Judicial Review - challenging planning decisions
As a result of a consultation exercise, Parts 52 and 54 of the Civil Procedure Rules 1998 are amended as of 1 July 2013. Please see The Civil Procedure (Amendment No.4) Rules 2013 (the Rules) for the precise details.
Currently, a challenge to a planning decision must be made "promptly and in any event within three months" of the decision. That length of time can have a serious impact on a developer's build programme: the developer must wait for three months to be sure that the planning decision cannot be challenged.
Under the new rules, planning decisions made on or after 1 July 2013 may be challenged within a period of six weeks only. Please note, however:
- Where decisions are made up to (and including) 30 June 2013, the current time limit of three months continues to apply.
- The time limit runs from the date of the written decision notice, and not the date of the resolution of the relevant committee of the local planning authority.
The current rules require a claimant to obtain permission before bringing challenge proceedings. Where permission is refused, the claimant has the opportunity to "renew" the request for permission. This allows claimants - even if they have little or no case - to cause additional delay to a developer's build programme. For challenges made on or after 1 July 2013, the new Rules dispense with this opportunity to "renew" a claim for permission.
Unnecessary planning condition
The guidance on the use of conditions, imposed on planning permissions, contains a set of criteria against which conditions are to be tested. Where a condition meets the criteria, it is a valid condition.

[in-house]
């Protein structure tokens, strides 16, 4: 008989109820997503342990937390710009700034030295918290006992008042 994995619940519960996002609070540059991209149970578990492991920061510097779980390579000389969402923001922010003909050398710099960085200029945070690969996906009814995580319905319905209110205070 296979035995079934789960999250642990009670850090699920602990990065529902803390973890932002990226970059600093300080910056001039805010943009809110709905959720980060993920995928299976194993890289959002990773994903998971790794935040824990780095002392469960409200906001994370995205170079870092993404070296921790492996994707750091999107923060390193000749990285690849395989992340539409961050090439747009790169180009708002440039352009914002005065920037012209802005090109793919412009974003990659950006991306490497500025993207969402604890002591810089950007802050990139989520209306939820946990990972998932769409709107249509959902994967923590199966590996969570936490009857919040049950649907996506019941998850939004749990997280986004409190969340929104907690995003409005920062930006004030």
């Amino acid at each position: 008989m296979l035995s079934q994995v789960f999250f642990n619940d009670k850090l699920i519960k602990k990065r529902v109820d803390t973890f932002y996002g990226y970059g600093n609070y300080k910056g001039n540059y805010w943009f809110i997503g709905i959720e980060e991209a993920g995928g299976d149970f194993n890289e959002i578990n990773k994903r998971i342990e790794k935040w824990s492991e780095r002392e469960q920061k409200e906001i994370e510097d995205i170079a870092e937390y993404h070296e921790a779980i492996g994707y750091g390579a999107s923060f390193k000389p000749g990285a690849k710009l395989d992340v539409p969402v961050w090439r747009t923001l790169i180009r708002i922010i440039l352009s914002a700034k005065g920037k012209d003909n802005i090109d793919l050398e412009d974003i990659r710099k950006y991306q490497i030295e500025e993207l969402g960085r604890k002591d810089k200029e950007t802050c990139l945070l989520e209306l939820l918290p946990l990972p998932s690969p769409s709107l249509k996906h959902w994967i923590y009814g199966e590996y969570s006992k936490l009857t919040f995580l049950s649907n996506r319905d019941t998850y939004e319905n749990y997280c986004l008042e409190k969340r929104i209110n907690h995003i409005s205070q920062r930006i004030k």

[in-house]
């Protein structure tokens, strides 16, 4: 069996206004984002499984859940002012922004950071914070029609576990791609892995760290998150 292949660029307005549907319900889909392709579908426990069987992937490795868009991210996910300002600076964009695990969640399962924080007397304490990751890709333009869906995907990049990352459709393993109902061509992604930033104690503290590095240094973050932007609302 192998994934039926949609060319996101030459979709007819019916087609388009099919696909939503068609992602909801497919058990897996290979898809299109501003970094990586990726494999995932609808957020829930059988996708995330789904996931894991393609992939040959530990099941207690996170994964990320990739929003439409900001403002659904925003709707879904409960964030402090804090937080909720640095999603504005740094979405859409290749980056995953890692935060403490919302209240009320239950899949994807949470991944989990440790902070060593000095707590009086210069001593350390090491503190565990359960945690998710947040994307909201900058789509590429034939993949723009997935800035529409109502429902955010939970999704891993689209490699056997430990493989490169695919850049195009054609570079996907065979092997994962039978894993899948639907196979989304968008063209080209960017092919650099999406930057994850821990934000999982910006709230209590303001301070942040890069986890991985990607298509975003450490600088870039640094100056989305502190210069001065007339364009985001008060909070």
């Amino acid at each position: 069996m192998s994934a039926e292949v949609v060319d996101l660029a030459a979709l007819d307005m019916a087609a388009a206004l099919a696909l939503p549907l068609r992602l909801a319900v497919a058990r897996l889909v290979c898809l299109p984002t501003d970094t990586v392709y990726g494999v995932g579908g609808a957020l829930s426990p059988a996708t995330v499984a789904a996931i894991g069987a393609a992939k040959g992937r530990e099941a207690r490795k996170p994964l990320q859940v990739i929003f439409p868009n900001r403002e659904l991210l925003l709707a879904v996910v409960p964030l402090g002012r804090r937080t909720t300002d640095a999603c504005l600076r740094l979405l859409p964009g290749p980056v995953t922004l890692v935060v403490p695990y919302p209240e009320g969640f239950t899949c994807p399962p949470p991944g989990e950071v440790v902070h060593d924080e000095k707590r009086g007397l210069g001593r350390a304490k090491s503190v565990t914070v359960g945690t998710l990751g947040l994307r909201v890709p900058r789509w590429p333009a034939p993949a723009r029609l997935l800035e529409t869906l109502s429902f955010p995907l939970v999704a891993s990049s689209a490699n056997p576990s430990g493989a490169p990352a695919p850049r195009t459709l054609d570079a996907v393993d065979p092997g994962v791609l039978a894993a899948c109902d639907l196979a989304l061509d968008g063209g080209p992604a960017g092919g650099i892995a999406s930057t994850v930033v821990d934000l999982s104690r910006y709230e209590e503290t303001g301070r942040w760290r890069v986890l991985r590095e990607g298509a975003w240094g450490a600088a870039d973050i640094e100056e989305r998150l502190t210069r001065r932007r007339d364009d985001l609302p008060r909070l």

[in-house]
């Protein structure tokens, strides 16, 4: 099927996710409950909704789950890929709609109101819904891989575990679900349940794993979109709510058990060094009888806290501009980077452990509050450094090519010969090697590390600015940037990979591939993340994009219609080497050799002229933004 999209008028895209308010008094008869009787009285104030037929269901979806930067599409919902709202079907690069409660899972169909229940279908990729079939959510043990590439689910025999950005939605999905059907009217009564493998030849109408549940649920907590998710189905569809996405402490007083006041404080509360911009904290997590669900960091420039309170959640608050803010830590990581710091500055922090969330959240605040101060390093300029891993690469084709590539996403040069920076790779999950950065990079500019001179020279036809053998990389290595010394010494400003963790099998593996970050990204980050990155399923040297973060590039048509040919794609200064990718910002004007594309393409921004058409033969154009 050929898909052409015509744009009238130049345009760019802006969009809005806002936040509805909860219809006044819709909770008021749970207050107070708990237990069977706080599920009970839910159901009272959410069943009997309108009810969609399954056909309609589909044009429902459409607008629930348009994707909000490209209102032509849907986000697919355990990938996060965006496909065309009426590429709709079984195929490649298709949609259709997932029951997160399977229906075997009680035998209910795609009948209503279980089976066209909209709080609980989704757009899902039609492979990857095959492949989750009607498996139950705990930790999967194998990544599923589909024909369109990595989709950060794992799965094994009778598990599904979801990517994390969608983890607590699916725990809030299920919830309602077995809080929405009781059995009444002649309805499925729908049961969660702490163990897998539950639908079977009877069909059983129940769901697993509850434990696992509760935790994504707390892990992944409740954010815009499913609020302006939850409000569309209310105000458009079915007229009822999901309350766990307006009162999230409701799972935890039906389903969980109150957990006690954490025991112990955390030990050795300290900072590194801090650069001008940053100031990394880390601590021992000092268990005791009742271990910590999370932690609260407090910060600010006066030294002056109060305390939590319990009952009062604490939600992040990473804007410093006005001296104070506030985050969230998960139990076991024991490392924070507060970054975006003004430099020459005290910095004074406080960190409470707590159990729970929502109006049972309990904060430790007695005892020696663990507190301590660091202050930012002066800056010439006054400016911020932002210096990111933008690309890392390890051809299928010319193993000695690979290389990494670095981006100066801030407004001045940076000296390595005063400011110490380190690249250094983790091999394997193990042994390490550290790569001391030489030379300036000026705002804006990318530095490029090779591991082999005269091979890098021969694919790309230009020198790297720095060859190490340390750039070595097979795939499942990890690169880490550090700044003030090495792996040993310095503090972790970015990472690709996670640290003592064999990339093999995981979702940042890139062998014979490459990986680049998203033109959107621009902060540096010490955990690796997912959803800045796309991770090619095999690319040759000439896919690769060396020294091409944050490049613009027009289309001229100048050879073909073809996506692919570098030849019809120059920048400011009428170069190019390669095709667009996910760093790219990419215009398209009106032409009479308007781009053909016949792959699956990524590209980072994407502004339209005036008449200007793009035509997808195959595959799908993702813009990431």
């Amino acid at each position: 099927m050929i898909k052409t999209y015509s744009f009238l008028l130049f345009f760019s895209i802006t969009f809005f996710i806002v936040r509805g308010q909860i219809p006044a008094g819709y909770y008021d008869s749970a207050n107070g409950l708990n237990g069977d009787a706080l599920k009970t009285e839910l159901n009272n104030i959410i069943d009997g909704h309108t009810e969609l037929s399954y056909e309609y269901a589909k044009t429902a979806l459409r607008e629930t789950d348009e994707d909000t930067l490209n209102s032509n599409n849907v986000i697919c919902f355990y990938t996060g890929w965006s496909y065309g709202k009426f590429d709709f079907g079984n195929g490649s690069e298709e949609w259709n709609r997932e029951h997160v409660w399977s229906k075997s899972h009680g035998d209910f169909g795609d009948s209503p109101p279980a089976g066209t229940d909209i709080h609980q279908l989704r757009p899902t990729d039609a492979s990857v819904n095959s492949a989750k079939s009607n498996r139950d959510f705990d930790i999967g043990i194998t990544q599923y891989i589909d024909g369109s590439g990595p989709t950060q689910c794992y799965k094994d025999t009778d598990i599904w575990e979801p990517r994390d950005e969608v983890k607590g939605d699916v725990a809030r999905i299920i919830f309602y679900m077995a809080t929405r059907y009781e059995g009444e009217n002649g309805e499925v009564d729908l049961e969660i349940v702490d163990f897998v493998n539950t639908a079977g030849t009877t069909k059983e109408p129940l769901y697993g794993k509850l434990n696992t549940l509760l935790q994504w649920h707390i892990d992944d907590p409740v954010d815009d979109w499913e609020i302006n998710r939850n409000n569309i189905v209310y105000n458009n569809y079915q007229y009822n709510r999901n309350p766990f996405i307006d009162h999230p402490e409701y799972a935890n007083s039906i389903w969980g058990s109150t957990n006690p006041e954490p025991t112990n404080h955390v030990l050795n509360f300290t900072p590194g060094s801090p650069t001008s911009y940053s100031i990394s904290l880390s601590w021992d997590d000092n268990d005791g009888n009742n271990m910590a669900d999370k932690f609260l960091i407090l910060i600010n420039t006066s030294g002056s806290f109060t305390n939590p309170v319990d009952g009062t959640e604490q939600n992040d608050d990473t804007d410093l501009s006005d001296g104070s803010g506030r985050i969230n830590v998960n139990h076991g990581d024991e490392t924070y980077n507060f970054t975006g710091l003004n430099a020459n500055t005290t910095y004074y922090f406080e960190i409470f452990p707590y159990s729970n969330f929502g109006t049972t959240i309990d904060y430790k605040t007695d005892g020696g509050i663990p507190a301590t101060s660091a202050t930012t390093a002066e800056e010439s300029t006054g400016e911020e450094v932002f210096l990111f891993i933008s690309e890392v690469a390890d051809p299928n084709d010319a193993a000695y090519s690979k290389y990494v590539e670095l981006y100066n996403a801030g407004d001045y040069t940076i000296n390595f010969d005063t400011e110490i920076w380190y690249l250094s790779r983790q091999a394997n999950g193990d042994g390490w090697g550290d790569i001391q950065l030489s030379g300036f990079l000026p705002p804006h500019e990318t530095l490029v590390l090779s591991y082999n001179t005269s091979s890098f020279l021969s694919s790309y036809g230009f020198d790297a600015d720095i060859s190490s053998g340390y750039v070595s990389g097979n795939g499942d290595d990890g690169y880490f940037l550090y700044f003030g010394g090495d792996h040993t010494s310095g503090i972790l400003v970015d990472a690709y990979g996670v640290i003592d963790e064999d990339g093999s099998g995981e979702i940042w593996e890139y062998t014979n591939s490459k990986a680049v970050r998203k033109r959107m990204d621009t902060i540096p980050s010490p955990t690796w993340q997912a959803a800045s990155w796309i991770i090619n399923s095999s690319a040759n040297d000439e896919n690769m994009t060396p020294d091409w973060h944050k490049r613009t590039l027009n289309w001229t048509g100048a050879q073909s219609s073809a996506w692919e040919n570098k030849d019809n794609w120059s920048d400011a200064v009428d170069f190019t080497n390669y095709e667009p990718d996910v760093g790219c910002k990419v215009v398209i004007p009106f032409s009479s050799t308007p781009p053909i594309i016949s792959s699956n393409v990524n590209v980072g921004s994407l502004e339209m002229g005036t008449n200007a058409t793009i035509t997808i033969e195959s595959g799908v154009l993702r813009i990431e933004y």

In Champion v North Norfolk District Council  EWHC 1065 (Admin),a local action group challenged a decision of the local planning authority to grant permission for two grain silos, a surface water balancing pond and lots of ancillary works, such as a lorry park and access roads. The development was going to be carried out close to a river which was a site of special scientific interest (SSSI) and a special area of conservation (SAC). The claimant feared that pollution from the development would contaminate the river.
The authority - on advice from Natural England - concluded that there was no need for an environmental assessment, nor for an appropriate assessment under the Habitats Directive. And the planning officer had recommended approval, subject to conditions.
At committee, one of the members proposed additional conditions requiring water quality monitoring, a suggestion which was taken up. The planning permission therefore placed obligations on the developer to "take reasonable steps" if the water quality diminished as a result of the development.
The claimant action group alleged that the decision was internally inconsistent. If the authority concluded that the assessments were not required, it must have concluded that there was no risk of pollution. The conditions, as imposed, however, could only mean that the authority thought there was a risk of pollution. That was irrational.
The High Court agreed. The planning decision was quashed, and the authority was told it needed to review the application in order to decide whether there was a risk of pollution or not.
As an aside, there is also the question as to whether the condition - which simply required "all reasonable steps" - is sufficiently certain to constitute a valid condition.